Wednesday, January 13, 2016

Why the interest in trees like Rock Elm

Frequent commentor Lucas Macias observed, "I don't believe you have mentioned what your interest in Rock Elm is"

I don't want to go into a huge dissertation but I will take a few swipes at it.

H.T. Odum's thoughts on the power of Transformity basically states, "Let light remain light.  Let food remain food.  Let mechanical motion remain mechanical motion.  And let heat remain heat."

It is a hierarchy of entropy.  Light is the "highest" form of energy.  While different forms of energy can be converted it is wasteful to transform from a low entropy (high form) of energy to a higher entropy (lower form) of energy.  And it is extravagantly wasteful to try to trade from a high entropy form up to a low entropy form.  How many rusty Yugos would you have to trade to get a pristine '63 Corvette?  How many no-name baseball cards to get a Mickey Mantle rookie card?  So it is with trying to trade heat up to light or human quality food.

Immediately below light is food, human food.  So if one had to choose between a tree that produced human food and a tree that only produced wood to burn, then one would be a poor manager if he chose the more limited, higher entropy option.  I suppose good dimension lumber might be akin to mechanical energy, which falls between food and heat.  It should be noted that all trees produce burnable wood by way of incidental harvest.

So the Rock Elm has a lot going for it.  It produces (tiny amounts of) human quality wood during the hunger gap, it produces wood strong enough to be tool handles, wagon wheels, cogs and shafts, it produces burnable wood and it can do it under difficult growing conditions.

Edited to add: I also think that growing Rock Elm (and Burr Oak and Hill's Oak) would be a good fund raising project for our local FFA chapter.  I think there are many land owners who would be happy to pay $3 a tree if it was "containerized" in a Red Solo cup or a biodegradable container.

If you take a portfolio approach, it should not be a high percentage of the canopy.  But, like "junk" silver dimes, it could be handy to have a few of them lying about.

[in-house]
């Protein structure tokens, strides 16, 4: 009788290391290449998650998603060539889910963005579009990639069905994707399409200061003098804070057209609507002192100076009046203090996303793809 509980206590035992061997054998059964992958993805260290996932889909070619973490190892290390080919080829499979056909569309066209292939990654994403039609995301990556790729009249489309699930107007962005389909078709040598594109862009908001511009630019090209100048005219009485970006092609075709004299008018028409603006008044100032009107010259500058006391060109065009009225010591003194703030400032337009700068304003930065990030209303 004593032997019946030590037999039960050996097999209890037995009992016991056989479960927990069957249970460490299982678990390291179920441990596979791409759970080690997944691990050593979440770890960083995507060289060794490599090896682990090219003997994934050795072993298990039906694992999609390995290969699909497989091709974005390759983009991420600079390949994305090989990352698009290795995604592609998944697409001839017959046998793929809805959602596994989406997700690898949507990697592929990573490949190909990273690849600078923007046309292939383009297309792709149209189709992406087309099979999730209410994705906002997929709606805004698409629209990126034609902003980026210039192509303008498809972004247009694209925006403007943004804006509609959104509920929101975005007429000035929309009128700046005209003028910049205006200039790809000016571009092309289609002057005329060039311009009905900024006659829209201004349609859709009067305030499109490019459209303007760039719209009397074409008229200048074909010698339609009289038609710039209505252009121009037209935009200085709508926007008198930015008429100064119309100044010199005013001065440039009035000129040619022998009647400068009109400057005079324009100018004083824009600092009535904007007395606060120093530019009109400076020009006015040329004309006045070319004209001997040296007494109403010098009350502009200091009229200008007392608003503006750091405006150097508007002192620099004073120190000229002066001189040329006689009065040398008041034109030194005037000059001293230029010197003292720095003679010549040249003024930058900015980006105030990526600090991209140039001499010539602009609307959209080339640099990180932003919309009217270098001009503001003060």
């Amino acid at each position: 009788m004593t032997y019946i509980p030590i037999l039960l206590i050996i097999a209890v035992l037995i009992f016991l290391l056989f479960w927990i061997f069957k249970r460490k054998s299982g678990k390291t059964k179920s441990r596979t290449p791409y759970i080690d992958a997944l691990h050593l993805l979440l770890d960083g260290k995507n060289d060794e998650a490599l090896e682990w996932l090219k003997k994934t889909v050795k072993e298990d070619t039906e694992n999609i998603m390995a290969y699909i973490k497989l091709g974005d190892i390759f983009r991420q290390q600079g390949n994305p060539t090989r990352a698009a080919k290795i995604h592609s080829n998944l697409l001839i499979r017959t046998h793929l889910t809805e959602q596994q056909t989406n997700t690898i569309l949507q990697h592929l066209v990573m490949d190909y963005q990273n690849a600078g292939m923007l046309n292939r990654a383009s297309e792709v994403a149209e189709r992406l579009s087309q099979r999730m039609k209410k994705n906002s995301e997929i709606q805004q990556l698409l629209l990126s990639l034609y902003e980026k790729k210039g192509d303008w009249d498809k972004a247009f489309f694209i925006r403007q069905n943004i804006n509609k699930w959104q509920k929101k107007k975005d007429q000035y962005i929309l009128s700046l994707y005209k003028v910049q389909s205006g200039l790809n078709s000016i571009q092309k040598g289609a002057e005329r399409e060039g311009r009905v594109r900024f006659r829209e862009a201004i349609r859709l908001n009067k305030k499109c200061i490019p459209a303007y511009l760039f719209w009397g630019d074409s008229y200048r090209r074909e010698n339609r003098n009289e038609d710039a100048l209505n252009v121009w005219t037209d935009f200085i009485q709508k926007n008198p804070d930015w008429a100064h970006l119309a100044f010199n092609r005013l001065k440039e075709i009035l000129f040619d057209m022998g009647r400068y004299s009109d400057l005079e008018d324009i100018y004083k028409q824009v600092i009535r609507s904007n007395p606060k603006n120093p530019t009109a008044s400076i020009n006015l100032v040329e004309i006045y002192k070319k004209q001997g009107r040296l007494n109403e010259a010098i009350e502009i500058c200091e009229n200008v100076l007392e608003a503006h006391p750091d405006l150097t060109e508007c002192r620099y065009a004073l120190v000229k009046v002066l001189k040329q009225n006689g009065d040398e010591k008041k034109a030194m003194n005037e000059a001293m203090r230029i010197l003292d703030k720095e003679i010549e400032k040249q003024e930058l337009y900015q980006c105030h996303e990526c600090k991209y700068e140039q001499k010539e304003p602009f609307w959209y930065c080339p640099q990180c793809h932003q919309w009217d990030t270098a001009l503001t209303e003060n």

Now, if only I can figure out how to grow bioluminescent fungi on them!


  1. Thanks for the education. I didn't know about the difference.

  2. Yep. I'd gladly pay the going rate for a few of those red Solo cups containing Rock Elm seedlings.

  3. Rock Elms are easy to grow if a seed source is nearby!

    Case in point:
    In 2013 I had collected a ziploc-bag of seeds of this species one weekend (late May or early June) and then got busy and forgot about them until the next weekend; only to find that they had nearly all germinated with radicles emerging. I put these sprouting seeds into potting soil and ended up with dozens of seedlings.

    The only issue is predation by birds and mammals, which is serious and I had to fence the seeds in like one would do when growing nuts, but even more so as small birds will take them away too. This species is a serious wildlife-supporter wherever it occurs. To ensure a good supply of seeds in non-bumper crop years it is recommended to screen in some of those conveniently-drooping lower branches with developing seeds (think Mulberries or Serviceberries here with bird predation)

  4. Now, if only I can figure out how to grow bioluminescent fungi on them!

    What and why?

  5. So nothing to do with eco-restoration guerrilla gardening?

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